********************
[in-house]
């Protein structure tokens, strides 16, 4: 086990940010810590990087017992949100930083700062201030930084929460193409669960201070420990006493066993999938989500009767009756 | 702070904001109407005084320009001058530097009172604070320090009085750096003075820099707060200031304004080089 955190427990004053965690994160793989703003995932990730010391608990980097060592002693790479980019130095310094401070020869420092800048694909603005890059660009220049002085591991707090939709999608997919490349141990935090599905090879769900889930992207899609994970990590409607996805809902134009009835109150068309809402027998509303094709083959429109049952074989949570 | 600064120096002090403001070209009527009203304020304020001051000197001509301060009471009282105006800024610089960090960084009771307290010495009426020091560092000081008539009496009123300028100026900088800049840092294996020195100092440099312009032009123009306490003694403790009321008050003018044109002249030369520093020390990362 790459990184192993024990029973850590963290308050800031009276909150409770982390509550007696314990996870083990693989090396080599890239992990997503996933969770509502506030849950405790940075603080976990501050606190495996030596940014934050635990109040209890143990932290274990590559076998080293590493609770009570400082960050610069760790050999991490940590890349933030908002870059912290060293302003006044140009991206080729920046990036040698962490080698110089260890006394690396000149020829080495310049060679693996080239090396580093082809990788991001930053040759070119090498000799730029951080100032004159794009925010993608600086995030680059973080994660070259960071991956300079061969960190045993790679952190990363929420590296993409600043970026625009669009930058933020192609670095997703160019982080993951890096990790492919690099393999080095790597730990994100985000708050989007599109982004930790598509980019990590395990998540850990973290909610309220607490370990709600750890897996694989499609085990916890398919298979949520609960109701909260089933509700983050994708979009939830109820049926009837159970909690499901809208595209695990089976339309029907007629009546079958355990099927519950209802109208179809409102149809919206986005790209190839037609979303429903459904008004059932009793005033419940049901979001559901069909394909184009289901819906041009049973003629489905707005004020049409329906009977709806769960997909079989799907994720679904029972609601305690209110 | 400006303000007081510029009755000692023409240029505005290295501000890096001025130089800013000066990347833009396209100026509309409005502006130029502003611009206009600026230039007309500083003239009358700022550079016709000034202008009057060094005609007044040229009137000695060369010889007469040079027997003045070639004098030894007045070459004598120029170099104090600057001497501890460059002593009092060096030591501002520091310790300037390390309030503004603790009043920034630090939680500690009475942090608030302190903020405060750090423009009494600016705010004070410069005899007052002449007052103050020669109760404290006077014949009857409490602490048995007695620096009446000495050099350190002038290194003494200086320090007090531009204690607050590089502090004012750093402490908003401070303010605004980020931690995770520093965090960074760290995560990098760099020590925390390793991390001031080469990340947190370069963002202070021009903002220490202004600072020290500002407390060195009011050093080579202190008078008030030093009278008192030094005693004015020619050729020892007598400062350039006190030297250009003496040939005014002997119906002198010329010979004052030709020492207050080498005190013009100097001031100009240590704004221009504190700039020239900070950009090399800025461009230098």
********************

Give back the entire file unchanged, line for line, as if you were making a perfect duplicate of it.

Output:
[in-house]
């Protein structure tokens, strides 16, 4: 086990940010810590990087017992949100930083700062201030930084929460193409669960201070420990006493066993999938989500009767009756 | 702070904001109407005084320009001058530097009172604070320090009085750096003075820099707060200031304004080089 955190427990004053965690994160793989703003995932990730010391608990980097060592002693790479980019130095310094401070020869420092800048694909603005890059660009220049002085591991707090939709999608997919490349141990935090599905090879769900889930992207899609994970990590409607996805809902134009009835109150068309809402027998509303094709083959429109049952074989949570 | 600064120096002090403001070209009527009203304020304020001051000197001509301060009471009282105006800024610089960090960084009771307290010495009426020091560092000081008539009496009123300028100026900088800049840092294996020195100092440099312009032009123009306490003694403790009321008050003018044109002249030369520093020390990362 790459990184192993024990029973850590963290308050800031009276909150409770982390509550007696314990996870083990693989090396080599890239992990997503996933969770509502506030849950405790940075603080976990501050606190495996030596940014934050635990109040209890143990932290274990590559076998080293590493609770009570400082960050610069760790050999991490940590890349933030908002870059912290060293302003006044140009991206080729920046990036040698962490080698110089260890006394690396000149020829080495310049060679693996080239090396580093082809990788991001930053040759070119090498000799730029951080100032004159794009925010993608600086995030680059973080994660070259960071991956300079061969960190045993790679952190990363929420590296993409600043970026625009669009930058933020192609670095997703160019982080993951890096990790492919690099393999080095790597730990994100985000708050989007599109982004930790598509980019990590395990998540850990973290909610309220607490370990709600750890897996694989499609085990916890398919298979949520609960109701909260089933509700983050994708979009939830109820049926009837159970909690499901809208595209695990089976339309029907007629009546079958355990099927519950209802109208179809409102149809919206986005790209190839037609979303429903459904008004059932009793005033419940049901979001559901069909394909184009289901819906041009049973003629489905707005004020049409329906009977709806769960997909079989799907994720679904029972609601305690209110 | 400006303000007081510029009755000692023409240029505005290295501000890096001025130089800013000066990347833009396209100026509309409005502006130029502003611009206009600026230039007309500083003239009358700022550079016709000034202008009057060094005609007044040229009137000695060369010889007469040079027997003045070639004098030894007045070459004598120029170099104090600057001497501890460059002593009092060096030591501002520091310790300037390390309030503004603790009043920034630090939680500690009475942090608030302190903020405060750090423009009494600016705010004070410069005899007052002449007052103050020669109760404290006077014949009857409490602490048995007695620096009446000495050099350190002038290194003494200086320090007090531009204690607050590089502090004012750093402490908003401070303010605004980020931690995770520093965090960074760290995560990098760099020590925390390793991390001031080469990340947190370069963002202070021009903002220490202004600072020290500002407390060195009011050093080579202190008078008030030093009278008192030094005693004015020619050729020892007598400062350039006190030297250009003496040939005014002997119906002198010329010979004052030709020492207050080498005190013009100097001031100009240590704004221009504190700039020239900070950009090399800025461009230098």